The Rapture OF Enoch

by Alf Cengia

Was Enoch raptured by God? And who cares anyway?

The other day I was reading through a commentary on Hebrews by R. Kent Hughes. Enoch is one of the examples of faith modelled in that book and one of the antediluvian patriarchs. While I'm familiar with some of the conjectures surrounding Enoch, I'd never really given him much thought. Hughes' commentary stirred my imagination - which is always dangerous.

And Enoch walked with God; and he was not, for God took him. Gen 5:24

This pithy verse begs more questions. What does it all mean?

Most of us have seen theories postulating Noah and Lot as rapture types etc. There are heated debates as to whether Noah prefigures the pretrib rapture. Post-tribbers point out that his family was preserved within the flood. Of course this is because the earth needed to be replenished.

Perhaps the Noah and Lot examples aren't great pretrib rapture types. But Enoch appears to be different - at least to me. Aside from one or two other passages, he is also mentioned in Heb 11:5 and Jude 1:14. These give us a little more information to add to our picture of Gen 5:24.

Why did God take Enoch?

By faith Enoch was taken up so that he should not see death; and he was not found because God took him up; for he obtained the witness that before his being taken up he was pleasing to God. Heb 11:5

In his Genesis Commentary Arnold Fruchtenbaum says that the Hebrew word "walked with God" in Gen 5:24 is "hithaleich." It's the same word used of God walking around Eden. It emphasizes "fellowship and communion. According to Hughes "walked with God" and "pleased God" means the same thing. That was the point of the Hebrews writer - without faith it is impossible to please God (Heb 11:6).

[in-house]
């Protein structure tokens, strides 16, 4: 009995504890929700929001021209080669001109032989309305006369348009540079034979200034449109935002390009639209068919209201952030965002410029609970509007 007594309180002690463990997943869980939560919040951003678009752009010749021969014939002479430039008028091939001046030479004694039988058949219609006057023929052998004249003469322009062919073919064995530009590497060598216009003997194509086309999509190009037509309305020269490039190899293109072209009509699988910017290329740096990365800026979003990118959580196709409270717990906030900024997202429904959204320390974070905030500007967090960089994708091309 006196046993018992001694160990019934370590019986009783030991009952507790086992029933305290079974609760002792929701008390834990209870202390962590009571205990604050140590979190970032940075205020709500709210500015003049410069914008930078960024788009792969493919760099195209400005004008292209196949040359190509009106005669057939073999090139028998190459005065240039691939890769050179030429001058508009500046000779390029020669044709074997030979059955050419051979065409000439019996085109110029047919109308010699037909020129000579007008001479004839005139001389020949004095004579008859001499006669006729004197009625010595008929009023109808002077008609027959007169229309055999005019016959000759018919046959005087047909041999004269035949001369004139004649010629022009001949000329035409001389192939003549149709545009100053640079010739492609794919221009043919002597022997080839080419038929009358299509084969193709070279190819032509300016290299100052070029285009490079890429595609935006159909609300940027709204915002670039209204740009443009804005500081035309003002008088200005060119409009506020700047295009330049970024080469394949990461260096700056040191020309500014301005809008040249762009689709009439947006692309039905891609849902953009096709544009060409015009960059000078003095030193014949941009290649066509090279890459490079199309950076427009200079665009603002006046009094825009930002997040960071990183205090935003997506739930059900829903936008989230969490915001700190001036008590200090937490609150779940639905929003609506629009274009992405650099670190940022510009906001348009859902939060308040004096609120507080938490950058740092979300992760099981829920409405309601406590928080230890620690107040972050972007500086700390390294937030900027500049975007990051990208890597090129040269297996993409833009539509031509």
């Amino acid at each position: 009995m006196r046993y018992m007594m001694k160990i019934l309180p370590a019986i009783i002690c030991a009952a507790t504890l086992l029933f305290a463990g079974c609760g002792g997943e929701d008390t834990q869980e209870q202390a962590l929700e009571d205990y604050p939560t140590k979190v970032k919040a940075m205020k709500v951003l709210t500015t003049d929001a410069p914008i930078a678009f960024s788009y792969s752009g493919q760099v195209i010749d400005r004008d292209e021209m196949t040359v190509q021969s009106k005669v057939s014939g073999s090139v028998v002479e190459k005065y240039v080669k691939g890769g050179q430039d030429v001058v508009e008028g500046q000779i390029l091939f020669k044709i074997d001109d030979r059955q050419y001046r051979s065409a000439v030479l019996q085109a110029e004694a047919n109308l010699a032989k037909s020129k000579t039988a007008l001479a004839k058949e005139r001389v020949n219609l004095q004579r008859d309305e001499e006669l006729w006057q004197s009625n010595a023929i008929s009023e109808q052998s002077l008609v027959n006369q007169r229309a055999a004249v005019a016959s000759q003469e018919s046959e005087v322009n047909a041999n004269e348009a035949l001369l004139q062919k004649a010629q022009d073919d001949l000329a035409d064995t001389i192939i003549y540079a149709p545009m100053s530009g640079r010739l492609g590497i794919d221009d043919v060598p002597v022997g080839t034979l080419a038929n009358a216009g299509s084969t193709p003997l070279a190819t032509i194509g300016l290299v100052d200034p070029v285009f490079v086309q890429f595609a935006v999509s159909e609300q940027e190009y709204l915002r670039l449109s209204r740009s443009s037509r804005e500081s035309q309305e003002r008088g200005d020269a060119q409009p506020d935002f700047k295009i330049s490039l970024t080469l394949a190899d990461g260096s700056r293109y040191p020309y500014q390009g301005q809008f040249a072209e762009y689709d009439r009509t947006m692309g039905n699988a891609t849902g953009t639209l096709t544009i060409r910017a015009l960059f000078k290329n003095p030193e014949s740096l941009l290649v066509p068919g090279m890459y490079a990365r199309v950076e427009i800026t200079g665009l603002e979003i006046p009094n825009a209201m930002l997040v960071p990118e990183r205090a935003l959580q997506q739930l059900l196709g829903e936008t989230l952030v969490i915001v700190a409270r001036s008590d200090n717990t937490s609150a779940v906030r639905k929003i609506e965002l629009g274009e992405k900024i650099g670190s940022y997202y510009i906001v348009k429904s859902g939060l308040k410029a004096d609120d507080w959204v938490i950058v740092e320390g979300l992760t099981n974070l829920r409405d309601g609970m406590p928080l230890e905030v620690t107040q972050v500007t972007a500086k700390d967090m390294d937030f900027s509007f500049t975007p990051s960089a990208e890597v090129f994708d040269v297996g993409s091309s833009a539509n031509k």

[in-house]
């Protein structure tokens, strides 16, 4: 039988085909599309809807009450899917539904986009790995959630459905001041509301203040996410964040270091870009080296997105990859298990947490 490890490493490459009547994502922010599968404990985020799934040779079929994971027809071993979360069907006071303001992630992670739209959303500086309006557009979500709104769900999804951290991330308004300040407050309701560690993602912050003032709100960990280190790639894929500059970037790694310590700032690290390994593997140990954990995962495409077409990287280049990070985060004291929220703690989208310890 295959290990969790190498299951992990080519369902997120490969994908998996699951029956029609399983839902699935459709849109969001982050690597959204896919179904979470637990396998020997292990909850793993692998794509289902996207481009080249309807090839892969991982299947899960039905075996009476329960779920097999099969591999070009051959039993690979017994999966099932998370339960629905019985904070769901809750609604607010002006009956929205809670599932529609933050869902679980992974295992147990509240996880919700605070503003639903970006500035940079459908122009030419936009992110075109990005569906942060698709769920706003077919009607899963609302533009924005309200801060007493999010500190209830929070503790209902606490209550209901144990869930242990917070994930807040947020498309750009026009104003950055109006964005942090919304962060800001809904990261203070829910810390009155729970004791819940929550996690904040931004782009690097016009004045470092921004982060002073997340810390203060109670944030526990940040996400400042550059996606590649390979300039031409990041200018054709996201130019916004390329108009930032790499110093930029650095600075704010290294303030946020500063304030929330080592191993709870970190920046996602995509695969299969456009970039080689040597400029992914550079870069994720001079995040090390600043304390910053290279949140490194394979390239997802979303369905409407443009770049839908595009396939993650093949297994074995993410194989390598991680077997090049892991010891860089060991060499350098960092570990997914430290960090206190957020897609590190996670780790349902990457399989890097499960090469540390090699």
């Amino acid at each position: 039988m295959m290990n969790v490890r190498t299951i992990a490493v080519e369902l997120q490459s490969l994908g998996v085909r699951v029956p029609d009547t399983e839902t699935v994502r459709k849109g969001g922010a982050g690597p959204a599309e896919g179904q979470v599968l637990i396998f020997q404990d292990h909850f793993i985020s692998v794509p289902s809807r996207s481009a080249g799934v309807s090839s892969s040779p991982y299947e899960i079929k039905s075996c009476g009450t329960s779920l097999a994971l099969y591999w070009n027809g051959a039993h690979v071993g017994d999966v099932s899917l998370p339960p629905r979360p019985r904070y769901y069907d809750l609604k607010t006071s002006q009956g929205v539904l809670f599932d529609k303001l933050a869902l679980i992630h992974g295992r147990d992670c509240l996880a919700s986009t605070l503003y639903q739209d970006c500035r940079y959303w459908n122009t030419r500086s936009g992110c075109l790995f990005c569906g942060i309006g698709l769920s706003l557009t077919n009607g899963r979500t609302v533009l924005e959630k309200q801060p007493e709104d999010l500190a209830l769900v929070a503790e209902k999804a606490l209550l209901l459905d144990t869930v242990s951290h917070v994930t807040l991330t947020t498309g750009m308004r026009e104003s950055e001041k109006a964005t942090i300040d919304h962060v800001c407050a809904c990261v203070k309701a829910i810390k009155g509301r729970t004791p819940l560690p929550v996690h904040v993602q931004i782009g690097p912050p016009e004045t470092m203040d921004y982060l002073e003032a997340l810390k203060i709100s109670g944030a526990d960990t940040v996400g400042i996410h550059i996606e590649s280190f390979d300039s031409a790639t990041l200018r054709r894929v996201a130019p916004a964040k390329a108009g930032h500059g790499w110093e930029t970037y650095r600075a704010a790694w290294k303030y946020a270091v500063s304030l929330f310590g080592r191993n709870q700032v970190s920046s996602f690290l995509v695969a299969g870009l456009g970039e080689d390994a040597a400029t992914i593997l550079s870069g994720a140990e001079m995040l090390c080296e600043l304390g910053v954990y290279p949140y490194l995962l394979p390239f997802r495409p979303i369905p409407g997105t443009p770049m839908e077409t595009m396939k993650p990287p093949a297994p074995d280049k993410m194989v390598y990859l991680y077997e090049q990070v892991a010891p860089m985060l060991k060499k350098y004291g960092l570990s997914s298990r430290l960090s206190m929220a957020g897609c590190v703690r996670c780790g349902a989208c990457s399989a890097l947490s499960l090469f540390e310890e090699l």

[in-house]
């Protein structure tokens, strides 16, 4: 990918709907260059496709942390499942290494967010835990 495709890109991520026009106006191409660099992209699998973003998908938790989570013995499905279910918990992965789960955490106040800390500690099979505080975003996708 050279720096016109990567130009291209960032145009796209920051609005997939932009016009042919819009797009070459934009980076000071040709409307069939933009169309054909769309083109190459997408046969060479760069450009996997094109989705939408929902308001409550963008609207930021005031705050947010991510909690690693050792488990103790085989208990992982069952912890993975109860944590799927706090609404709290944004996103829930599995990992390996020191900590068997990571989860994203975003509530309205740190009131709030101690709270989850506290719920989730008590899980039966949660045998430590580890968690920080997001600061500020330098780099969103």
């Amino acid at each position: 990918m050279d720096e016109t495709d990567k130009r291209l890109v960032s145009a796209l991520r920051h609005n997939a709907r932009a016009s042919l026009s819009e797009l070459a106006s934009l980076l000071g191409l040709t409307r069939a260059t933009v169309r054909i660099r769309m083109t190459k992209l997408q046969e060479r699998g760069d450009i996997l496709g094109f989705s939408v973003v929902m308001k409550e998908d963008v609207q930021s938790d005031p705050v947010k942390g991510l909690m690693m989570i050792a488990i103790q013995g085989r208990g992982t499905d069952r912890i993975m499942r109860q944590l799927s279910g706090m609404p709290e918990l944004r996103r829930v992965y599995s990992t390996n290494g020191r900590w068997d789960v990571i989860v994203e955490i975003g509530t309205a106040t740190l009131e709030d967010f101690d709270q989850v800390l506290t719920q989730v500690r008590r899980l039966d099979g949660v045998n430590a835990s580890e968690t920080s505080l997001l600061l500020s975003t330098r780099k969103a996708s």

Hughes notes that Enoch served as a prophet for over three centuries preaching future "unwelcome judgment" (Jude 1:14-15). Hold that thought!

Speaking of Enoch's "translation" Hughes writes:

Enoch's perishable body put on an imperishable body (1 Cor 15:52-53), because it is written that that "flesh and blood cannot inherit the kingdom of God, nor does the perishable inherit the imperishable" (1 Cor 15:50). (p 305)

So was this Enoch's Pre-Cross rapture? I Don't Know. One inevitable objection will be John 3:13 - “No one has ever gone into heaven except the one who came from heaven–the Son of Man.”

Another likely objection will come from those who believe Enoch is one of the witnesses of Revelation 11:3-7. How can someone with a glorified body die again? What about Elijah? Of course all this presupposes the identity of the witnesses. Nevertheless these are fair questions which I don't have hard and fast answers to.

One very interesting side issue is the First Resurrection.

Amillennialists, postmillennialists and post-tribulationists insist it's a one-time event. They object to the pre-tribulational concept of the First Resurrection being a Category which occurs in stages. For instance, Mike Licona and Craig Blomberg dispute whether the Matt 27:50-53 resurrection-saints event literally occurred.